Impact of maternal age on obstetric and neonatal outcome with emphasis on primiparous adolescents and older women: a Swedish Medical Birth Register Study
2014 (English)In: BMJ Open, ISSN 2044-6055, Vol. 4, no 11, e005840- p.Article in journal (Refereed) Published
Objectives: To evaluate the associations between maternal age and obstetric and neonatal outcomes in primiparous women with emphasis on teenagers and older women. Design: A population-based cohort study. Setting: The Swedish Medical Birth Register. Participants: Primiparous women with singleton births from 1992 through 2010 (N=798 674) were divided into seven age groups: less than17 years, 17-19 years and an additional five 5-year classes. The reference group consisted of the women aged 25-29 years. Primary outcome: Obstetric and neonatal outcome. Results: The teenager groups had significantly more vaginal births (adjusted OR (aOR) 2.04 (1.79 to 2.32) and 1.95 (1.88 to 2.02) for age less than17 years and 1719 years, respectively); fewer caesarean sections (aOR 0.57 (0.48 to 0.67) and 0.55 (0.53 to 0.58)), and instrumental vaginal births (aOR 0.43 (0.36 to 0.52) and 0.50 (0.48 to 0.53)) compared with the reference group. The opposite was found among older women reaching a fourfold increased OR for caesarean section. The teenagers showed no increased risk of adverse neonatal outcome but presented an increased risk of prematurity less than32 weeks (aOR 1.66 (1.10 to 2.51) and 1.20 (1.04 to 1.38)). Women with advancing age (greater than= 30 years) revealed significantly increased risk of prematurity, perineal lacerations, preeclampsia, abruption, placenta previa, postpartum haemorrhage and unfavourable neonatal outcomes compared with the reference group. Conclusions: For clinicians counselling young women it is of importance to highlight the obstetrically positive consequences that fewer maternal complications and favourable neonatal outcomes are expected. The results imply that there is a need for individualising antenatal surveillance programmes and obstetric care based on age grouping in order to attempt to improve the outcomes in the age groups with less favourable obstetric and neonatal outcomes. Such changes in surveillance programmes and obstetric interventions need to be evaluated in further studies.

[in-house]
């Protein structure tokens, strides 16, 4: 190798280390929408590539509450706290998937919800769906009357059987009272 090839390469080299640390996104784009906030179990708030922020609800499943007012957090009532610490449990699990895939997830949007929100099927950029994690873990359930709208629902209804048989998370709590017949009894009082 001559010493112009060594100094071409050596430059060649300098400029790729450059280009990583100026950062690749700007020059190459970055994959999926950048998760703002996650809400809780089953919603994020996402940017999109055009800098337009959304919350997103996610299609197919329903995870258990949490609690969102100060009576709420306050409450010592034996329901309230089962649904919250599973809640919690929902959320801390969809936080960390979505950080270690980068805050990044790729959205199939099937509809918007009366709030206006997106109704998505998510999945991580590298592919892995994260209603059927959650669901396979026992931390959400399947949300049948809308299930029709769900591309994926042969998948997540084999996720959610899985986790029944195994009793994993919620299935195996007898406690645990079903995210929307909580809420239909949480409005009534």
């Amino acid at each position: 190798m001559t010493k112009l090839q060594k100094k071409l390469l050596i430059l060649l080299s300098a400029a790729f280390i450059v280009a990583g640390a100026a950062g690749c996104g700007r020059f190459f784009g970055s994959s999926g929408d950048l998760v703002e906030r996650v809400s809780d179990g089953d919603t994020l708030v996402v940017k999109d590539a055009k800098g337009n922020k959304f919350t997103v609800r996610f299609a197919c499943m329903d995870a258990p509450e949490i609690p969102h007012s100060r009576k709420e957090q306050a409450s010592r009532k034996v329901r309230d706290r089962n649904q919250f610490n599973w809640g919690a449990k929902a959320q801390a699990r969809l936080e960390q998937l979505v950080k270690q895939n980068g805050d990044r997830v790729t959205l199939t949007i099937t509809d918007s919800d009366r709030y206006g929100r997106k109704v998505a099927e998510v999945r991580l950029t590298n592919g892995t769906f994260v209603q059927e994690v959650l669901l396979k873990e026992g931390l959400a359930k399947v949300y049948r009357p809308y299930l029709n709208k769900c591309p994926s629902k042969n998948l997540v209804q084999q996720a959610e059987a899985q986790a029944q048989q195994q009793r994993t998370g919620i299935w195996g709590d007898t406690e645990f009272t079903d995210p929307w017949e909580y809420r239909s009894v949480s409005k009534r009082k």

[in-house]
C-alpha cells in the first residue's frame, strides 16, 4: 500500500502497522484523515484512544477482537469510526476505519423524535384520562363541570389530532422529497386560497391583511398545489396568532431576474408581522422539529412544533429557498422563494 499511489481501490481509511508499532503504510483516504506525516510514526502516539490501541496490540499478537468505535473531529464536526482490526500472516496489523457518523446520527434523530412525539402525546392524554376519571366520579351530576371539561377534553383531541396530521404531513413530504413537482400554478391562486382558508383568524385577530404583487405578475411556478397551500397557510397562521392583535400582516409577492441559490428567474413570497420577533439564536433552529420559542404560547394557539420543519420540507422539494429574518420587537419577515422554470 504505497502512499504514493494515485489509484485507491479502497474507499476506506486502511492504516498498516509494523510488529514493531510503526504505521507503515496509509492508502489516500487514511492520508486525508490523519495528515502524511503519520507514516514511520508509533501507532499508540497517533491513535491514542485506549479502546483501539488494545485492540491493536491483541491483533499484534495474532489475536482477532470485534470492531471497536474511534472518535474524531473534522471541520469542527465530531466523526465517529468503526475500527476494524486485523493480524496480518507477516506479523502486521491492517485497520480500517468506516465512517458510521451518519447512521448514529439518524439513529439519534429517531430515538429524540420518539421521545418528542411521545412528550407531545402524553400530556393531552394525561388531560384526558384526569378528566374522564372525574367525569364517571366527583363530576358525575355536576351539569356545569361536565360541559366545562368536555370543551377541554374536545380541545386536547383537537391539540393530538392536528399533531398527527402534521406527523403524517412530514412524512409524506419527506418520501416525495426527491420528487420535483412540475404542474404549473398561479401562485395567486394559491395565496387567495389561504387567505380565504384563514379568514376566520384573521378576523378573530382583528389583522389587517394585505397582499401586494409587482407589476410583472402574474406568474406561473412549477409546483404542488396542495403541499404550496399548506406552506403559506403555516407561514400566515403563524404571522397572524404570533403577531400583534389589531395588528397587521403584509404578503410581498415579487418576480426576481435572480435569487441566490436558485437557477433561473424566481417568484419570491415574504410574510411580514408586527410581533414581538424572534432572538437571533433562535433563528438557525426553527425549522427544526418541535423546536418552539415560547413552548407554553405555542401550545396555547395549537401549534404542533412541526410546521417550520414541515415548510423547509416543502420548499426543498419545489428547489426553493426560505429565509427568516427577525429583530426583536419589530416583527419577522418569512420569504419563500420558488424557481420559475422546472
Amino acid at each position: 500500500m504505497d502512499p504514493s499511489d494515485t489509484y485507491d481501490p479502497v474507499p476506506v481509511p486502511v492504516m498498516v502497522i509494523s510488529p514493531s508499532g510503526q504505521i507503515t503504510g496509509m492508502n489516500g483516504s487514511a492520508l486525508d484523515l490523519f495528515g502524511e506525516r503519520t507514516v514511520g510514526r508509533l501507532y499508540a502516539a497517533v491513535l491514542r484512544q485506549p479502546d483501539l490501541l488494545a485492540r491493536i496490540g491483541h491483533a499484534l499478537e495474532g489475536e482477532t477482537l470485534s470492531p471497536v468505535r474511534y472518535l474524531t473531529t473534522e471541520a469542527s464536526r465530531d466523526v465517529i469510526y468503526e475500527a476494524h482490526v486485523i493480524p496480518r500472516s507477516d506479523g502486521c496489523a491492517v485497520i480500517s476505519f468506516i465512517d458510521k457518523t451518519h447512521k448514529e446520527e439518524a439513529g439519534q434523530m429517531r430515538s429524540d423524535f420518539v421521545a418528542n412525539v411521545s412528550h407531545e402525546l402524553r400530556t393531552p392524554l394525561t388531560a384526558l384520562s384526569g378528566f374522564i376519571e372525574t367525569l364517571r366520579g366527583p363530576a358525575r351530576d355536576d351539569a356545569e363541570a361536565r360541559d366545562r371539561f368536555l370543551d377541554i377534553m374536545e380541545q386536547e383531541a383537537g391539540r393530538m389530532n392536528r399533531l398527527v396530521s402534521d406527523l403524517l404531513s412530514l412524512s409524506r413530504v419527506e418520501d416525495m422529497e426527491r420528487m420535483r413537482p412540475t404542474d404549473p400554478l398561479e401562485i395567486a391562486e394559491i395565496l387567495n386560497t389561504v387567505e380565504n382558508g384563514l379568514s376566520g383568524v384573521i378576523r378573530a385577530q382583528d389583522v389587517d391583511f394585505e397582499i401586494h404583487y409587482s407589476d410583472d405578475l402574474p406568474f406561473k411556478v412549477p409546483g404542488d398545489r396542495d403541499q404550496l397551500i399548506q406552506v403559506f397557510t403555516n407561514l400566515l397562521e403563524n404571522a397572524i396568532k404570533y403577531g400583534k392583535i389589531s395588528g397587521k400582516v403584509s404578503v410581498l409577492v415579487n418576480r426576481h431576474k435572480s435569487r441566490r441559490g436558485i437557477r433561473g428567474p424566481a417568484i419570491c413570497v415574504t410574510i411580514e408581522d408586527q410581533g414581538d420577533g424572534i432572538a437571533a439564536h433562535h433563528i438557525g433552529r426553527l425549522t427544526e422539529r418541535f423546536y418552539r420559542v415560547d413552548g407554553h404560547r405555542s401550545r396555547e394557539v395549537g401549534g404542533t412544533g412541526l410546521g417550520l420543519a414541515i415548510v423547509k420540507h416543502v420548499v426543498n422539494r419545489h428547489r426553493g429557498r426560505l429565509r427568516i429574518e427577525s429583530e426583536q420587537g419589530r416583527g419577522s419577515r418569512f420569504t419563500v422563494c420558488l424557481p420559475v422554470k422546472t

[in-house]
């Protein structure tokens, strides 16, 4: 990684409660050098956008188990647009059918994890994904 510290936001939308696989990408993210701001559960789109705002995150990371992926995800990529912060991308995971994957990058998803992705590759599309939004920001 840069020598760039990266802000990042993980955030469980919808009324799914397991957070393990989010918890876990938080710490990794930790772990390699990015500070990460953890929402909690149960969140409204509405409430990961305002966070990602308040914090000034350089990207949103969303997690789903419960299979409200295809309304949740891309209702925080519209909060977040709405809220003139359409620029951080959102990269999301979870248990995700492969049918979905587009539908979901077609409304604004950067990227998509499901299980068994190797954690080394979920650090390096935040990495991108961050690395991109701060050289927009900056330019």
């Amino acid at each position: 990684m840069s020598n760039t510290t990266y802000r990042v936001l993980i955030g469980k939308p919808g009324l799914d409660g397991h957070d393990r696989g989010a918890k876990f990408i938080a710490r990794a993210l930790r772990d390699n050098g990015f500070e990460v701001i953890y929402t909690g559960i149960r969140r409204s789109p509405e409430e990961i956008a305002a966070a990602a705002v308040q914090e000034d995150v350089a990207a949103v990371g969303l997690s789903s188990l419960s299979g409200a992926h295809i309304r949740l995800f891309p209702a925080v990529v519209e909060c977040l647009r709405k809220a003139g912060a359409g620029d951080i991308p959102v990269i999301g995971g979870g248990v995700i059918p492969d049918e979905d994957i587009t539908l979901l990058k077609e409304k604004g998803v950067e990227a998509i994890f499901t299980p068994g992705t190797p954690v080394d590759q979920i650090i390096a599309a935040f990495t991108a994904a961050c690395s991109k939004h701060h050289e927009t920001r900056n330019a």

Place, publisher, year, edition, pages
BMJ Publishing Group: Open Access / BMJ Journals , 2014. Vol. 4, no 11, e005840- p.
Obstetrics, Gynecology and Reproductive Medicine
IdentifiersURN: urn:nbn:se:liu:diva-113224DOI: 10.1136/bmjopen-2014-005840ISI: 000345762300028PubMedID: 25387756OAI: oai:DiVA.org:liu-113224DiVA: diva2:779298
Funding Agencies|County Council of Ostergotland; Linkoping University2015-01-122015-01-122015-04-01